Monday, May 01, 2006

"The Mothman at Wal-Mart, What a Concept"

Mothman Drawing
Hollywood meets West Virginia once again

By Dave Peyton
Charleston Daily Mail

     "We Are Marshall" isn't the only movie being filmed in West Virginia this spring. How about another movie -- a documentary -- based on the legend of the Mothman?

Let's face it. The story of the Mothman of Point Pleasant and environs has legs. Although the primary sightings of the winged creature took place 40 years ago, the story is better known today than it was at the time Mason County residents claimed the creature terrified them.

There have been books written about the Mothman. A major motion picture -- "The Mothman Chronicles" -- debuted in 2002.

And now Red Line Studios, a production company based in Brooklyn, N.Y., has come to Point Pleasant for about three weeks to interview local folks about the creature and how it might be connected to the UFO sightings that took place about the same time as the 1966 sightings, the collapse of the Silver Bridge in December 1967, and the curse of an Indian chief named Cornstalk.

Matthew Pellowski, producer and director of the film, bought his staff to Point Pleasant to produce what he believes will be a 90-minute film.

After it's in the can, about six months from now, Pellowski says he will attempt to sell it to a cable channel such as HBO or the Discovery Channel.

But, he said, the real money could come from producing a DVD and selling it through retail outlets such as Wal-Mart.

The Mothman at Wal-Mart. What a concept.

Pellowski came to last September's Mothman Festival, an annual Point Pleasant event that grows every year. The festival is planned and executed by Jeff Wamsley, who also started a Mothman Museum in the town and maintains Web sites devoted to the story of the Mothman.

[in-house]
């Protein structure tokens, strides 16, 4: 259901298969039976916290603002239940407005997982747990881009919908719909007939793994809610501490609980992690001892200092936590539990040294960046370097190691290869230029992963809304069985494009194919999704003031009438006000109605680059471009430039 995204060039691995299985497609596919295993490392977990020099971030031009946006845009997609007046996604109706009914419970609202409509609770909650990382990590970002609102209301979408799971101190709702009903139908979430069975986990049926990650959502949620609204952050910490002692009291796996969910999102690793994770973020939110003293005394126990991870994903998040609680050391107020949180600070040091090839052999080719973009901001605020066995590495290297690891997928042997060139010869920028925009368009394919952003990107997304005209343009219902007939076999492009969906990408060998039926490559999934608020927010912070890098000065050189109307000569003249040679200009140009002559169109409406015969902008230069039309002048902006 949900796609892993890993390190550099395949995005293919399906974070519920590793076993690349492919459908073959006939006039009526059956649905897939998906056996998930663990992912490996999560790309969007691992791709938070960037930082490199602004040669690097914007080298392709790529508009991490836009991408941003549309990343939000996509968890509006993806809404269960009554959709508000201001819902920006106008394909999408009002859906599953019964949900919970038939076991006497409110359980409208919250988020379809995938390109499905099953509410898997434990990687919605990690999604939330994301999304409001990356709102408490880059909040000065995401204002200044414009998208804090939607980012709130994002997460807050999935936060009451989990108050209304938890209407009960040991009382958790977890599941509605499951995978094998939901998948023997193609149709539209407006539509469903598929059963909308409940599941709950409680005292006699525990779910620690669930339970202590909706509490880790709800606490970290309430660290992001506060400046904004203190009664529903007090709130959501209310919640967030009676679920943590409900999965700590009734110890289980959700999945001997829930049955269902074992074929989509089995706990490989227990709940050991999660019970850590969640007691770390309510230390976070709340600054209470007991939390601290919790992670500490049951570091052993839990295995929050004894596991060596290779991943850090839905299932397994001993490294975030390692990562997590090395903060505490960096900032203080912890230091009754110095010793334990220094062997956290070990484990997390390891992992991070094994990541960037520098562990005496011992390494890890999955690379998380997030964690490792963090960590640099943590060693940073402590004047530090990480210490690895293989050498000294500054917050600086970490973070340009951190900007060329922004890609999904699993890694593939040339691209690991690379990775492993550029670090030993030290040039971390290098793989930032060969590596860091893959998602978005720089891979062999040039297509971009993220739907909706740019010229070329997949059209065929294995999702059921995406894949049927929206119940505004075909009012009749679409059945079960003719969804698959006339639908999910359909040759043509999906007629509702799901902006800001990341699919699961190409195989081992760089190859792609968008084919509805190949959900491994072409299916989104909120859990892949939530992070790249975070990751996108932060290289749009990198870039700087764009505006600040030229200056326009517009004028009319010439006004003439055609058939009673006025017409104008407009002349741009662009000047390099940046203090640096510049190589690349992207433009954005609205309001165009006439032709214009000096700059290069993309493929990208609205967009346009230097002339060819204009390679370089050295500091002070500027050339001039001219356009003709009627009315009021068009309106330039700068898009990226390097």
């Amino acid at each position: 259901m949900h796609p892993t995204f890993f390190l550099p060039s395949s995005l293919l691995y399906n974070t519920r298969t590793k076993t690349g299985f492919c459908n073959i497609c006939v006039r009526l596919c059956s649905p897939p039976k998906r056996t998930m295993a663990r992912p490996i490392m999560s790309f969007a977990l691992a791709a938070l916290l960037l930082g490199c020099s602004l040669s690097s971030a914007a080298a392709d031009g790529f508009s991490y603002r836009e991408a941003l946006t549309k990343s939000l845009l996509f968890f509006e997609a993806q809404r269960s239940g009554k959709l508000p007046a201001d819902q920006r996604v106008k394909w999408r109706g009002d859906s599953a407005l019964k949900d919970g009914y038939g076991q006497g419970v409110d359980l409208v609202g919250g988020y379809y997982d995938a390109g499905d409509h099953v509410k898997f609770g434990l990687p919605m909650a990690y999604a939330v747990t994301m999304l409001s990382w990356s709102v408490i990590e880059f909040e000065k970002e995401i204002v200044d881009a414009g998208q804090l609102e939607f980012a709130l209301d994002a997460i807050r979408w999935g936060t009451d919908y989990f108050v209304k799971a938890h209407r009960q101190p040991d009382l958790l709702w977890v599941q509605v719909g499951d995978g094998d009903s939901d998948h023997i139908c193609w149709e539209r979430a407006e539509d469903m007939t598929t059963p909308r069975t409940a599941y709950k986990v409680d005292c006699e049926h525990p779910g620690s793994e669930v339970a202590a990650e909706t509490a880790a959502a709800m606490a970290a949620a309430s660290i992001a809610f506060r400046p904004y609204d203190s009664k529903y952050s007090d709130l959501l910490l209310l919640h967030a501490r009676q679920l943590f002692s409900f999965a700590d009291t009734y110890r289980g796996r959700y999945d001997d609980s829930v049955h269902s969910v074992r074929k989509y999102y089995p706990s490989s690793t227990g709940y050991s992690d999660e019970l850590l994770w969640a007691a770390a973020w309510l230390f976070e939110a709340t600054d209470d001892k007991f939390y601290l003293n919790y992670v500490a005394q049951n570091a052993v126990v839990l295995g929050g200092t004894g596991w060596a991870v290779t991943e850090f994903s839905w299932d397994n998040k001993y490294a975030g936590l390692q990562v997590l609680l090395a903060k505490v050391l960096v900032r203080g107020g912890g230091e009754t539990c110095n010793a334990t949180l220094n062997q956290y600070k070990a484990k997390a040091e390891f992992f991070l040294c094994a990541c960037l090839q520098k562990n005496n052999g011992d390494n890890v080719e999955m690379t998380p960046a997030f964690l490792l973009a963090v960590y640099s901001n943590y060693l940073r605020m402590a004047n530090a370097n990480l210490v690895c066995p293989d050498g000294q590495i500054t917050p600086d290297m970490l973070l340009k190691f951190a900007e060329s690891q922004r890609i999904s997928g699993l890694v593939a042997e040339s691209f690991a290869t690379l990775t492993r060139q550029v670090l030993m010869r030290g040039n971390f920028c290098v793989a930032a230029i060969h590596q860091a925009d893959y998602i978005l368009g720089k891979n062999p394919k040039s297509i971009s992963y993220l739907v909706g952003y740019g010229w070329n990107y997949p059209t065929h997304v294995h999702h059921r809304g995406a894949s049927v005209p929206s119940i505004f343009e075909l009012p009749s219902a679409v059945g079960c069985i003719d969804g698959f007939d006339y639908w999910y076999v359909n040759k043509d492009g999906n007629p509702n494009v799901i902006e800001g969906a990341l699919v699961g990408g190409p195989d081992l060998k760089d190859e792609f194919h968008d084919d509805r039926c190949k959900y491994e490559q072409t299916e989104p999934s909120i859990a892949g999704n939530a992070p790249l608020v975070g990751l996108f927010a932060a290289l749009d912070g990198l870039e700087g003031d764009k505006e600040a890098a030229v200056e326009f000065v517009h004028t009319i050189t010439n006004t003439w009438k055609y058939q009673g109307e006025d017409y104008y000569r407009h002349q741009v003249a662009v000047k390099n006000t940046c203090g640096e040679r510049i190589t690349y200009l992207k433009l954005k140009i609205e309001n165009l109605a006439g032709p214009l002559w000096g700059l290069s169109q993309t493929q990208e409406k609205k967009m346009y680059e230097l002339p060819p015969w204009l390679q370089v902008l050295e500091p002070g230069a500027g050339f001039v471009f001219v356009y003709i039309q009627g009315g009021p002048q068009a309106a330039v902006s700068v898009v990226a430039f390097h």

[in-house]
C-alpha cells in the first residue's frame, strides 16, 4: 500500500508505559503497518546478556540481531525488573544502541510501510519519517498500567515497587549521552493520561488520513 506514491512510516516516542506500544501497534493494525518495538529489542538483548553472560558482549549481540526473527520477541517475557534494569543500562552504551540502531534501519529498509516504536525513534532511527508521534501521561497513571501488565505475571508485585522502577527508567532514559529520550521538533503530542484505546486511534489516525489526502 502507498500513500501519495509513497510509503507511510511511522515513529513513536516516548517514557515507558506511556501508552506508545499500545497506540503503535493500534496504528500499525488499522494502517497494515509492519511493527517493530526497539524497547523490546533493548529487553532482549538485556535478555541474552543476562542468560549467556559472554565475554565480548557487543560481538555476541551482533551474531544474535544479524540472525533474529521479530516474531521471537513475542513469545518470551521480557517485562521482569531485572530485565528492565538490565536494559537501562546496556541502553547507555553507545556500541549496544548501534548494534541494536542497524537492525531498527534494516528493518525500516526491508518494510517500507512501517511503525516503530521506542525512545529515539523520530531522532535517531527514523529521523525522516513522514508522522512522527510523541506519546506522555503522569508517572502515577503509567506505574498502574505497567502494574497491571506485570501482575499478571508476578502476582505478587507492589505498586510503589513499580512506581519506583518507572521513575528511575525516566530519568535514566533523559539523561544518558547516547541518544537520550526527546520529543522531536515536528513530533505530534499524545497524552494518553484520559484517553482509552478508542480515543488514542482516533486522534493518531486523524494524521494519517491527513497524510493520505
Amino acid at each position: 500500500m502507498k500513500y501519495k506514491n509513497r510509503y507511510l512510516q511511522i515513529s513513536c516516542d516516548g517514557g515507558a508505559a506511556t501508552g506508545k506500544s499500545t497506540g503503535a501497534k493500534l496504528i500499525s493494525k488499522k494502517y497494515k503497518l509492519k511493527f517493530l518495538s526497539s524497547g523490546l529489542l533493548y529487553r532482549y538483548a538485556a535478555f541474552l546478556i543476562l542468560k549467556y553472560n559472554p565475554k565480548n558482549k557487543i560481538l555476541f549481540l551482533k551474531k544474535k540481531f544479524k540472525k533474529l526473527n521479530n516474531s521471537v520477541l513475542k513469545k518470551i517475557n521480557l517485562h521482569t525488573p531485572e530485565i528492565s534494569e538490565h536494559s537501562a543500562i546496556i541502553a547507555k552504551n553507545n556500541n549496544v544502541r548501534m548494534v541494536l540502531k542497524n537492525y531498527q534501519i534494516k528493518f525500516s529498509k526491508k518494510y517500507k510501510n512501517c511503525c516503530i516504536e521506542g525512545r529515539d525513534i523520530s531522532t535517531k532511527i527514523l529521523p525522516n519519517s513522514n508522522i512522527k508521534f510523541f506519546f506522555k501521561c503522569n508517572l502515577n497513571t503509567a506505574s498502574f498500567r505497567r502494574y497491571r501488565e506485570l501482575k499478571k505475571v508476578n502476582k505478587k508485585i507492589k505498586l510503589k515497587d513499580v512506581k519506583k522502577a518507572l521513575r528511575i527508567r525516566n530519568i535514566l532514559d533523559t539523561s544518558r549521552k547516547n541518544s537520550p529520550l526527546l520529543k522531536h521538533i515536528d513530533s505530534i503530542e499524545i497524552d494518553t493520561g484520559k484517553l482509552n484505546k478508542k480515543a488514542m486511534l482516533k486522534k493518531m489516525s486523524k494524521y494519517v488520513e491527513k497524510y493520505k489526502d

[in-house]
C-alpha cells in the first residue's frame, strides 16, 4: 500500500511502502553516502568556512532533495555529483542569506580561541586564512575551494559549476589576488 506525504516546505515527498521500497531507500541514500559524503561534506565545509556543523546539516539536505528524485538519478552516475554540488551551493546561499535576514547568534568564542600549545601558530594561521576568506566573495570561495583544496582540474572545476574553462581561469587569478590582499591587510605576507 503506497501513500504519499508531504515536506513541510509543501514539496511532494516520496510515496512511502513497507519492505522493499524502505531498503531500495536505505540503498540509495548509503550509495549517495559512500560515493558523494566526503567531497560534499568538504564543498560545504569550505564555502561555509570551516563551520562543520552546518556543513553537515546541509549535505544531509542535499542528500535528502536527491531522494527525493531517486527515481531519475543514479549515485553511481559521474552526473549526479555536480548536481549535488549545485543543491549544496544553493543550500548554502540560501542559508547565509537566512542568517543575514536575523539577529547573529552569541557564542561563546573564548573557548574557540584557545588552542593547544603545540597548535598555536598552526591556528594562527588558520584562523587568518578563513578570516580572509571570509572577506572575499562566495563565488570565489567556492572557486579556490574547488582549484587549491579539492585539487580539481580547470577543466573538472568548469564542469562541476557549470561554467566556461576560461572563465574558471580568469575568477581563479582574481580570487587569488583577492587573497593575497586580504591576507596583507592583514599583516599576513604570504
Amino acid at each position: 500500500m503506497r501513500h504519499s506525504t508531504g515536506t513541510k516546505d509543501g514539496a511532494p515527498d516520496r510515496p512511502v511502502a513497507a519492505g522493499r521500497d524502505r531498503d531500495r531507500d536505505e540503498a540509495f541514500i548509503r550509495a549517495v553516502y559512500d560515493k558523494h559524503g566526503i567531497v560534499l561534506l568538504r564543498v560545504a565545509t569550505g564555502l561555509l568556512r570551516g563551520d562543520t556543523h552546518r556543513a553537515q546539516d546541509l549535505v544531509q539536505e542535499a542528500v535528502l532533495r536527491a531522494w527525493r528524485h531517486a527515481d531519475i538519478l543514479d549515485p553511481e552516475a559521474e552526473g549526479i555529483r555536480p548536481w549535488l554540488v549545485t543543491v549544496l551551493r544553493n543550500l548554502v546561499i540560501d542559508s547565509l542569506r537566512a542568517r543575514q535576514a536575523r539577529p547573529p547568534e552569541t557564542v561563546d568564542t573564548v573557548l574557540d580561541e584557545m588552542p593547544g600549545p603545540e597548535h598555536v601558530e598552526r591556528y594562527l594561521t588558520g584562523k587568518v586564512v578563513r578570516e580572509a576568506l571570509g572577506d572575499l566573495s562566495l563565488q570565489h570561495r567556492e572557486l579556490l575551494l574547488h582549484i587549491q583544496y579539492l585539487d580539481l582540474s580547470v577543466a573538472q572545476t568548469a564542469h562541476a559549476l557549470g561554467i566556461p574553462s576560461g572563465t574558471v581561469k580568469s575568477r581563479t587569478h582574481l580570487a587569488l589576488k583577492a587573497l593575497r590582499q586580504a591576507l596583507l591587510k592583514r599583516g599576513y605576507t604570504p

Pellowski said his purpose in being in Point Pleasant is to get a film record of those who saw the creature and remember related events.

The director interviewed me last Thursday evening while I sat in front of Point Pleasant's Iron Gate Restaurant.

I was a cub reporter at the Huntington newspaper at the time, and while I never had a close encounter with the creature, I reported on a gaggle of UFO sightings that took place in the area about the same time.

There were so many sightings of unidentified flying objects in late 1966 that the editors established a UFO desk to handle all the calls, primarily from Mason and Putnam counties. Most of the people who called were average citizens, who were not known for eccentricities.

Many of them began their phone conversations by saying something like "I want you to know I am a God-fearing churchgoer and I don't lie. But what I just saw nearly scared me to death."

Are the sightings of the UFOs and the Mothman related? And are they related to the reported curse that Cornstalk, a legendary Indian chief, cast on the region before he was killed by whites more than 200 years ago?

And are all of these events connected to the collapse of the Silver Bridge in 1967, about 13 months after Mothman appeared?

Pellowski's documentary may not answer those questions to everyone's satisfaction. But there's no doubt it will add to the legendary status of the Mothman and the place he reportedly terrorized 40 years ago.

More . . .

See Also: Mothman: Myth or Reality?


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